Winter is coming. Game of Thrones fans know that this is a warning to prepare for dark times, and it has never been more apt than during the Covid pandemic.
Six months ago, Boris Johnson gave the nation a “simple instruction” – to stay at home to stop the spread of the disease. The weather that day in most of the country was pretty good for early spring – widespread sunshine after a frosty start, with a high of 15C.
Although we were restricted to one form of exercise outdoors each day, Britain’s parks, commons, woods and other green spaces saw a rush of walkers, runners, cyclists, yoga enthusiasts, kite-flyers and outdoor gym bunnies.
Later, as restrictions eased and temperatures rose, green spaces became places for (mostly) socially distanced gatherings – birthday parties, family reunions, picnics and barbecues. People took their laptops to the park during working hours, pubs sold drinks from open windows, and some faith organisations moved worship outdoors.
But now the days are shortening, temperatures dropping and Covid restrictions tightening. As winter approaches, will we retreat behind our front doors and hunker down against the virus, or will our spring and summer of outdoor living and socialising continue with the turn of the seasons?
“Absolutely yes, we should carry on with outdoor activities,” said Jenny Woodward, of the Centre for Health Promotion Research at Leeds Beckett University. “There is a huge amount of evidence of the positive effects on health and wellbeing of being outside. Connection to nature improves mood and lessens anxiety. And as the daylight decreases, it’s extra important to make sure we go out.”
Covid-19 is transmitted less easily outdoors. Being outside and engaging with nature is known to lower your heart rate and blood pressure. Studies have shown that exposure to natural light boosts the immune system, improves mood and aids sleep.
One UK study, carried out by King’s College London in January 2018, found that exposure to trees, the sky and birdsong in cities improved mental wellbeing, with the benefits lasting hours after returning indoors.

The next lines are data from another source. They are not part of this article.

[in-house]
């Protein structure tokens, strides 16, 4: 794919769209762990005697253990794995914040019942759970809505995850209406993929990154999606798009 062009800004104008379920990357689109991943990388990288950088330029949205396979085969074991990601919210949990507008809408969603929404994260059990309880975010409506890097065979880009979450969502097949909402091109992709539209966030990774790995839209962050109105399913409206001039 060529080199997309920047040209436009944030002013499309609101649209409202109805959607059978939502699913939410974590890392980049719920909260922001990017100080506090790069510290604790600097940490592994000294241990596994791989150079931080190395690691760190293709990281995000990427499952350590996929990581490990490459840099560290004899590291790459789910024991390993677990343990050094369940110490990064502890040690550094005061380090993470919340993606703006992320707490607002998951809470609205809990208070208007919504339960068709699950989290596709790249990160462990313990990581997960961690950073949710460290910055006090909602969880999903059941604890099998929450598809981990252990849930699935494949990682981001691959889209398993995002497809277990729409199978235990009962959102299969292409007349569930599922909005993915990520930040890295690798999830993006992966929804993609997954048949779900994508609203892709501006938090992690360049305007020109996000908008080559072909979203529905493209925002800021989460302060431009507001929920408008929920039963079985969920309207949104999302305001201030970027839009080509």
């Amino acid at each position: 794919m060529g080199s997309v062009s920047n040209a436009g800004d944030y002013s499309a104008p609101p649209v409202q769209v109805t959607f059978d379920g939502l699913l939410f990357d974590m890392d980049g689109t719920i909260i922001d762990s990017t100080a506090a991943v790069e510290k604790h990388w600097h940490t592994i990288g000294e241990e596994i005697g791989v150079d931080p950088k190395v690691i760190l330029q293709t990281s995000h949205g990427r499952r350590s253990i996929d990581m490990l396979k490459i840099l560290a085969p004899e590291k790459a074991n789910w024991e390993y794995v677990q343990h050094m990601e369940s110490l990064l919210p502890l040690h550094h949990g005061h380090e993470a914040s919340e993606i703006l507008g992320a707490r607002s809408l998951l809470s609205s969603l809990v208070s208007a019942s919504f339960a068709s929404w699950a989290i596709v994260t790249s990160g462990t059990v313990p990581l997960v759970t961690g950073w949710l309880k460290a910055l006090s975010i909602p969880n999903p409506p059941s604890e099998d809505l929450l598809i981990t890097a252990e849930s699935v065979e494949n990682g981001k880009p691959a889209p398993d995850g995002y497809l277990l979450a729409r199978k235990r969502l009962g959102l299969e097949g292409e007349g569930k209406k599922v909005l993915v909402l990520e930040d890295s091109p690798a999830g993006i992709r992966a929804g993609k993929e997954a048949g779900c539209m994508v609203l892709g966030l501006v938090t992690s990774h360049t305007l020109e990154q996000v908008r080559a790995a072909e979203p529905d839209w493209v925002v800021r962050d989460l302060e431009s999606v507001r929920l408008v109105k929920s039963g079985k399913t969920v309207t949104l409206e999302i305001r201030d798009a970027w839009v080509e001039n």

Being outside could help people combat feelings of social isolation, said Catharine Ward Thompson of the OPENspace Research Centre at Edinburgh University. “Even nodding at your neighbour or having a chat with a friend in the park makes a huge difference to your feeling of social connectedness.”
We could learn from Scandinavian countries, where people routinely socialise outdoors in the depths of winter, Ward Thompson suggested. “You see people wrapped up, sometimes round a little fire, eating and talking in the freezing cold. It’s partly a mindset.”
Some pubs, cafes and restaurants are already preparing for an outdoor winter. “There’s been quite a lot of investment in shelters, marquees, patio heaters and so on to make outdoors eating and drinking more appealing,” said Kate Nicholls, chief executive of UK Hospitality, which represents the sector. Outdoor eating and drinking increased markedly this summer, she added. “Previously, our mentality has been that this is not something you do in winter, so it will be interesting to see if that changes. But there’s a limit to what you can do in the British climate.”
Even at home, we may spend more time alfresco this winter. The first two months of lockdown saw an increase in people buying outdoor living essentials such as barbecues and solar lights. Now fire-pits, gazebos, outdoor rugs and thermal underwear may have a moment.
John Lewis has seen an 82% increase in demand for outdoor heaters compared with last September and a surge in demand for fire pits, resulting in some brands selling out. “We’re all looking to make the most of our outdoor spaces that we enjoyed so much throughout the summer,” said a spokesperson.
Homebase has also seen more sales of outdoor items. “We’re continuing to sell chimineas and fire pits online, and we’ve seen sales increase by over 35% compared with last year, suggesting that our customers aren’t ready to come back indoors yet, despite the cooler and shorter evenings, and it’s a trend that’s here to stay,” it said.
For most of us, the best option will be warm and waterproof clothes and boots, and lots of blankets. “I think [it’s about] embracing the cold,” said Enbal Shacham, a public health professor at St Louis University in Missouri.
“I feel like we should be focusing on bundling up. Outdoors fires at restaurants and that sort of place. Green spaces could be translated into something that is really socially distanced – public open spaces? What can we do to create that space available for socialisation? It’s a cost. I think the cost is necessary though.”